MCC, superintendents urge Congress not to cut benefits

Three superintendents serving Catholic school systems in Maryland are calling on U.S. Sen. Barbara Mikulski to keep nonpublic school teachers in proposed legislation benefiting educators.
In a July 26 letter, Dr. Ronald J. Valenti, superintendent of Catholic schools for the Archdiocese of Baltimore; Dr. Patricia Weitzel-O’Neil, superintendent for the Archdiocese of Washington; and Catherine P. Weaver, superintendent for the Diocese of Wilmington, urged the Maryland Democrat to support language that doesn’t cut nonpublic schoolteachers out of a loan-forgiveness proposal.
Sen. Mikulski sits on a conference committee that is expected to reconcile differences between the Senate and House versions of HR 2669. The bill would cancel college tuition grants and loans for educators employed 10 years in a public-service position. While the House version of the bill allows Catholic and other nonpublic schoolteachers to benefit from the loan forgiveness program, the Senate version does not.
“As a member of the conference committee on H.R. 2669, you can provide a valuable voice on behalf of our teachers, who as you know, often work for salaries that are significantly lower than those of their public-school colleagues,” the superintendents said.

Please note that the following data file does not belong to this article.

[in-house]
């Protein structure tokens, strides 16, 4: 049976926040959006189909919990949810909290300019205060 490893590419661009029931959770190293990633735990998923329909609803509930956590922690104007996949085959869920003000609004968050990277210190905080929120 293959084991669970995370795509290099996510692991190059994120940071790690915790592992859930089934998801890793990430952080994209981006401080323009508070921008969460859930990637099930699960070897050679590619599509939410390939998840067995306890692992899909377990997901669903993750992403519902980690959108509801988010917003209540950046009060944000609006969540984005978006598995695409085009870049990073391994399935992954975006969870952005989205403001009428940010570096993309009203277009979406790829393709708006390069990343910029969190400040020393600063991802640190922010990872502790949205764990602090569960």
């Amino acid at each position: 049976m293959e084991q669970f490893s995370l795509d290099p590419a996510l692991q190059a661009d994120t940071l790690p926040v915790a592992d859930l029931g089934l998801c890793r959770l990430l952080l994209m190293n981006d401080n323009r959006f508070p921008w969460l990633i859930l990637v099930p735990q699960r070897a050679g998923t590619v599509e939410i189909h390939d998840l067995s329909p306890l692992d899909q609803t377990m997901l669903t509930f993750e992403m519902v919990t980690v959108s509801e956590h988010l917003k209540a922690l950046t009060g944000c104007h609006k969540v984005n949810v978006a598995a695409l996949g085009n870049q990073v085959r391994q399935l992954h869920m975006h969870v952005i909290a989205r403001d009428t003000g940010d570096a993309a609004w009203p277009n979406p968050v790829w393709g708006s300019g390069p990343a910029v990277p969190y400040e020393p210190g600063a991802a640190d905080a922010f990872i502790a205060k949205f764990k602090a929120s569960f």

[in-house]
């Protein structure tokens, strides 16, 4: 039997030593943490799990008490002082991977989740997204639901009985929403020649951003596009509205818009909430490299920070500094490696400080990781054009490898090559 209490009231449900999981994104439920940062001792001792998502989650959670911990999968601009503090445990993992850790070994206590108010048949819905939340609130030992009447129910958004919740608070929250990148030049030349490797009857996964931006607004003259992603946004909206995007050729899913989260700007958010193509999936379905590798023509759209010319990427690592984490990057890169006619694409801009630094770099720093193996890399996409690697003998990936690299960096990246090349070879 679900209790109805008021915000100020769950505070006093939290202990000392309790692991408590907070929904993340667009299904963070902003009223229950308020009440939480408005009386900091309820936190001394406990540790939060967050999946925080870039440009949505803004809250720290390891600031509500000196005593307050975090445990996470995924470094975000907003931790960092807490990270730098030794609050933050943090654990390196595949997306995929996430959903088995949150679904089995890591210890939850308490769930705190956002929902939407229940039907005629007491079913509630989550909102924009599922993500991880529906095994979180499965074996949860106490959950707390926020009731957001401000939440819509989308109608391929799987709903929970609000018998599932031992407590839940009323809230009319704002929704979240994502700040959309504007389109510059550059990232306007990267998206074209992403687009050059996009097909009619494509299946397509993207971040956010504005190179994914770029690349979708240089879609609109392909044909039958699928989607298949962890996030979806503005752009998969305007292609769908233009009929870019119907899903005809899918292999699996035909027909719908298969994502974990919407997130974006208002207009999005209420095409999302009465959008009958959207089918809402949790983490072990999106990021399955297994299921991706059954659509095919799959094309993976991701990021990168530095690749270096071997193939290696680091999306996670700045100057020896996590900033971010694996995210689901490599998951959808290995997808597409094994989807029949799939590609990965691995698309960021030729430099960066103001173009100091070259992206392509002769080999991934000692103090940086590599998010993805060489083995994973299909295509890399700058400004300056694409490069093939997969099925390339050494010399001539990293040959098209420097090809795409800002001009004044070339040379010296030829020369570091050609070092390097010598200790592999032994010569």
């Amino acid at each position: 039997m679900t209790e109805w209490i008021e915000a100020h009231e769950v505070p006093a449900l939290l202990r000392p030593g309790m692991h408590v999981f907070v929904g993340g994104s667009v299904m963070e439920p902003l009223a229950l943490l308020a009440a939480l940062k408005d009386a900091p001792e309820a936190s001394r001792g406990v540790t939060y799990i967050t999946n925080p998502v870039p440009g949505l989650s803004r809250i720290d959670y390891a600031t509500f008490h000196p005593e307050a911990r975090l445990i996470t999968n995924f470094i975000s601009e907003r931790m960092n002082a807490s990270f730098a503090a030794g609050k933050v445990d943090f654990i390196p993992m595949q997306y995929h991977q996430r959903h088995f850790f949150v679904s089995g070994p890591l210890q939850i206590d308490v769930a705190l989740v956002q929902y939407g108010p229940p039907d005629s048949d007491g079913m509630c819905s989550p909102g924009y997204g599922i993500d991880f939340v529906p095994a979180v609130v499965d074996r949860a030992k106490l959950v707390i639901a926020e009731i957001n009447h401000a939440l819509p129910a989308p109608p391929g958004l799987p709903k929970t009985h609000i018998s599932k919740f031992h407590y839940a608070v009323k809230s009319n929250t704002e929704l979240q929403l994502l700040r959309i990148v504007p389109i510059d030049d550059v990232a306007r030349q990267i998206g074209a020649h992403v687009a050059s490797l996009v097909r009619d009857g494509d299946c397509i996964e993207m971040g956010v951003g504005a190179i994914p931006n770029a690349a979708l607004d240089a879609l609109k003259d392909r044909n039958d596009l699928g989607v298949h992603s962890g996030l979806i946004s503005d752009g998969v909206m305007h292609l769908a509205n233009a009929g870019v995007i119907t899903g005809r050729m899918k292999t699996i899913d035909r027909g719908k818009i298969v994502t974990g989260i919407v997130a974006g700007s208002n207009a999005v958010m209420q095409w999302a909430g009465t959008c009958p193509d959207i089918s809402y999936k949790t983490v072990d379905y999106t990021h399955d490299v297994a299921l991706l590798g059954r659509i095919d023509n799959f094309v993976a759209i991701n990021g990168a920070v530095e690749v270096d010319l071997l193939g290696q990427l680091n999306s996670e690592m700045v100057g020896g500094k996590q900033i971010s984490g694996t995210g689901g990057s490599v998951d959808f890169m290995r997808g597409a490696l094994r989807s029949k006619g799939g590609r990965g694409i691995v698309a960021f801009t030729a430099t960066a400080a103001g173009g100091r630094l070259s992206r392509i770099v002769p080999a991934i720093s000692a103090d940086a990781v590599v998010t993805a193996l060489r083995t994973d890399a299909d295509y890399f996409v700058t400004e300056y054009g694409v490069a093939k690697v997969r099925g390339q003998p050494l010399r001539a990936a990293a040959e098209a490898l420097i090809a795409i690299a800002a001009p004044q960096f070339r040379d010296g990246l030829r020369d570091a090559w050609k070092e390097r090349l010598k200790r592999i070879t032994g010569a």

Joe McTighe, executive director of the Council for American Private Education, pointed out in a July 25 letter to members of the conference committee that the average base salary of a public school teacher is $44,400, while it is only $31,700 for nonpublic schoolteachers.
“A loan-forgiveness program for educators that applies only to service in public schools could seriously erode the ability of private schools to recruit teachers and administrators, which in turn could weaken the quality of education for students,” he said.
Excluding nonpublic schoolteachers from the program would represent “a break with the historic practice of including all teachers” in similar benefit programs, according to the Maryland Catholic school superintendents.
“The inclusion of our teachers in these programs is also consistent with a provision in recently enacted state legislation that extends eligibility for the state’s higher education workforce shortage student assistance grants program to teachers in nonpublic schools,” they said.
Mary Ellen Russell, associate director for education and family life with the Maryland Catholic Conference, said she isn’t sure why nonpublic schoolteachers were omitted from the Senate version of the bill when the longstanding practice was to include all educators.
“We’re not certain if it was cutting corners or an inadvertent omission,” said Ms. Russell, who represents Maryland’s Catholic bishops in Annapolis. “We certainly see this as an extremely unfair exclusion of our teachers.”
Ms. Russell said she hopes the exclusion does not signal a change in policy for future bills.
“It’s something we need to be very vigilant about before anything else comes up,” she said.
Ms. Russell said action on the bill is not expected until after Labor Day. An “action alert” urging Catholics to contact their congressional leaders on the issue was distributed via e-mail on July 27 and hundreds have already done so, according to Ms. Russell.
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Catholic Review

Catholic Review

The Catholic Review is the official publication of the Archdiocese of Baltimore.